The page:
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Oil color problem

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Quote Originally Posted by Glenn Moore View Post
Hi khaled
2 questions
1) How old is the system .?
2) Has there been any new work on the system i.e. Pipe work ,brazing etc ?
Having carried out many warranty strip downs on compressors and also investigated many system problems ,some of the following may help you find the cause of your oil problem.

With the change from the old ***** gases to the new gases such as R404A,R134A, R407C etc meant also changing the type of lubricant from mineral oil to Polyoester oil.
Due to these "new" refrigerants having different operating pressure/temperature relationships from the old ones many compressor manufacturers use POE lubes with "additives" to enhance their lubricating qualities to overcome the various extra stresses compressors have to cope with.
These additives take some time to attach and bed themselves into the granular structure of the bearing surfaces and wearing parts of the compressor.
Unfortunately these "good" additives can be stripped from the POE oil by the desiccant in some driers before they can be adsorbed into the bearing surfaces into the machine. This leaves the oil somewhat less able to lubricate the machine safely.
It seems a combination of events can create this oil discolouring problem and severe bearing wear.
Such issues include:-
Poor installation practises i.e. Lack of ofn during brazing of the pipe work, use of to much brazing flux material, leaving the compressor open to atmosphere for long periods ( POE oil is highly hydroscopic ) adsorbs moisture.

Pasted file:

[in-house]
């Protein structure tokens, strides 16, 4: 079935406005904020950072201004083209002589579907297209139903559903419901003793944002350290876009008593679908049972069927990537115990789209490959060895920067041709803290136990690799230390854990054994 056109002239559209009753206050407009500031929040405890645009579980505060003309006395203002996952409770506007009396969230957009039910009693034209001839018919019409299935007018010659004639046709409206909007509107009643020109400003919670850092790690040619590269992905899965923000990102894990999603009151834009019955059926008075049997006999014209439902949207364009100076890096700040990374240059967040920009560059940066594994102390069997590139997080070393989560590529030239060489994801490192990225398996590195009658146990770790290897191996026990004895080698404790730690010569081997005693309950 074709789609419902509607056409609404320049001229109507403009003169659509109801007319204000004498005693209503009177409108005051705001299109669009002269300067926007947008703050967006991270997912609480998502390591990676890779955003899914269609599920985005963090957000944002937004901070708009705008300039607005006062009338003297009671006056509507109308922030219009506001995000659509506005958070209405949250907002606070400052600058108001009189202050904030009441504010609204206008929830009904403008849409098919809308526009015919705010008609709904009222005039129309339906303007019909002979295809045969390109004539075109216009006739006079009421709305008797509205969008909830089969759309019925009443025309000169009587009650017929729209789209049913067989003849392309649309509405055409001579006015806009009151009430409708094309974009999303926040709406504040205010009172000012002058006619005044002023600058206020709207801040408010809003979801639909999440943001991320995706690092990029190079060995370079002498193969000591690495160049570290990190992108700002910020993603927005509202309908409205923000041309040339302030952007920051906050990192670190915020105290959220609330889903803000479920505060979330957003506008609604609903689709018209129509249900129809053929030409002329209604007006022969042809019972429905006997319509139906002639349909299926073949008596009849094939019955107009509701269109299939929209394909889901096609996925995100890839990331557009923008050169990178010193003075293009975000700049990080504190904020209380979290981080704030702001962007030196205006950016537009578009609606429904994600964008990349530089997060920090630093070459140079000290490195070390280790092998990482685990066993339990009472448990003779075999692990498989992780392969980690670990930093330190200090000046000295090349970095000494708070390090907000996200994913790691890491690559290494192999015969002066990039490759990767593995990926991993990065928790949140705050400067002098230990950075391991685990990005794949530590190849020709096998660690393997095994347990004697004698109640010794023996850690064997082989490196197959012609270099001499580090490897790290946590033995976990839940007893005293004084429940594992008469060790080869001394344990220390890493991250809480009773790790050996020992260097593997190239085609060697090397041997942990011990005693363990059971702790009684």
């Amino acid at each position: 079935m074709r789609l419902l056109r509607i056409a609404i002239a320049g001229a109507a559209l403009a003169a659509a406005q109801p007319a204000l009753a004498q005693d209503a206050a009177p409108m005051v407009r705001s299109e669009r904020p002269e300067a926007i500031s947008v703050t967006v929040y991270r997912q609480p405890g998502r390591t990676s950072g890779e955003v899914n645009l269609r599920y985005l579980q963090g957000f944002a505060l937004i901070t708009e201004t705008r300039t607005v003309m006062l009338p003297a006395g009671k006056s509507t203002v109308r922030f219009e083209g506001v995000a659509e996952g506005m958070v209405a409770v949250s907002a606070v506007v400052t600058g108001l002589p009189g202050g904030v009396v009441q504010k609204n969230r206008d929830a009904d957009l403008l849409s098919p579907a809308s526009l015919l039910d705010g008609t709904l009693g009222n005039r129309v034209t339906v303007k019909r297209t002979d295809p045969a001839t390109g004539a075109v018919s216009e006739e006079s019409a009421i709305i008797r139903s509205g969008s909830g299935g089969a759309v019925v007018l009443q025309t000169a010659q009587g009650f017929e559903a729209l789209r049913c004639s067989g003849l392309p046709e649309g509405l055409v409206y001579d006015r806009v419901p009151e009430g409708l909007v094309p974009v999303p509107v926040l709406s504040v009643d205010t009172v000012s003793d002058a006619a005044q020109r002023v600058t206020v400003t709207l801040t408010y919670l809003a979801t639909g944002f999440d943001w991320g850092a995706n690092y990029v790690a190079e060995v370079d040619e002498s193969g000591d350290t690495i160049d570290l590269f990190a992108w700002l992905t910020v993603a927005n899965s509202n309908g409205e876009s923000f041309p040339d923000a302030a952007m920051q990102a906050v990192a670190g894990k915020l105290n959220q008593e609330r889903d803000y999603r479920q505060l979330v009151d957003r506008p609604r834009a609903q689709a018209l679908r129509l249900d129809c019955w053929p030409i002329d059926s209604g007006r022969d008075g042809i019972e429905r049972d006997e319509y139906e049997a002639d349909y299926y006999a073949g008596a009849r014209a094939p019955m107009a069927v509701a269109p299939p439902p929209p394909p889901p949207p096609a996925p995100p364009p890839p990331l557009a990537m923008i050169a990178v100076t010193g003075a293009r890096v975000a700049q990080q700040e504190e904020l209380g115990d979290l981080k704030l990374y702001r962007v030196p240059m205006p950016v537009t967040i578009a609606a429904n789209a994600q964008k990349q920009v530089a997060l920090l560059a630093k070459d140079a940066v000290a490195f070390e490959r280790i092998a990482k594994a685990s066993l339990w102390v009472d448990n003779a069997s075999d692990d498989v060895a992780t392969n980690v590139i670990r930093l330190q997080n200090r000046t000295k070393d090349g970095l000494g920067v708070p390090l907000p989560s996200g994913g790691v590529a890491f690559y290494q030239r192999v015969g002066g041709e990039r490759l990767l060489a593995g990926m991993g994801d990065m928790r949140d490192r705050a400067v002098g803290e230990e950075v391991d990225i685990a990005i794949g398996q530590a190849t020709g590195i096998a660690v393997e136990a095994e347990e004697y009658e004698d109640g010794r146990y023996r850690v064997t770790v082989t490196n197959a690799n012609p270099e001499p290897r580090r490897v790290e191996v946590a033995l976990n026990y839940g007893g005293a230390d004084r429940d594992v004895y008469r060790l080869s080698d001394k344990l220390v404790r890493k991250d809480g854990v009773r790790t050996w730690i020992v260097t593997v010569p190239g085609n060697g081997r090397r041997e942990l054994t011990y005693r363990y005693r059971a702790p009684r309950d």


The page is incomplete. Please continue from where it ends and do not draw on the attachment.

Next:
Poor evacuation
Poor commissioning of the system ( poor condensing pressure control , poor superheat( expansion valve ) control
Most service filter driers have a combination desiccant type made from silica gel, molecular sieve and activated oxides in various percentages as deemed relevant for the job in hand.
Silica gel and molecular sieve are good moisture adsorbents whereas activated oxides are good for acid adsorbtion.
With a new plant there is No acid present as its a by product of the refrigerant,oil heat,electrical arcing etc and this comes after many run hours , so why have a drier that can absorb acid when there is none.
So in a new system you fit a filter drier to dry the system down to a level that the initial evacuation process cannot achieve. The best drier to do this will have a pure 100% molecular sieve desiccant .
By fitting this type of drier the additives are left intact to do their important task of protecting the machine.
Driers with silica gel and active oxides can and do absorb these additives ,so after the system has been operating for some time these multi desiccant driers can then be used as the additives will have been ingrained into the bearings etc and some weak acids will now be present in the system where the activated oxides desiccant comes into play.
POE oil and these new gases tend to clean the system by scouring flux and system debris back to the compressor sump.
So if any of the above issues occur and the oil has been degraded then the oil starts to discolour as metallic bearing particles slowly sludge to produce a grinding paste like material in the compressor sump

So fit some pure molecualar sieve driers and replace with fresh oil and sort out the liquid flooding problem and the problem should go away
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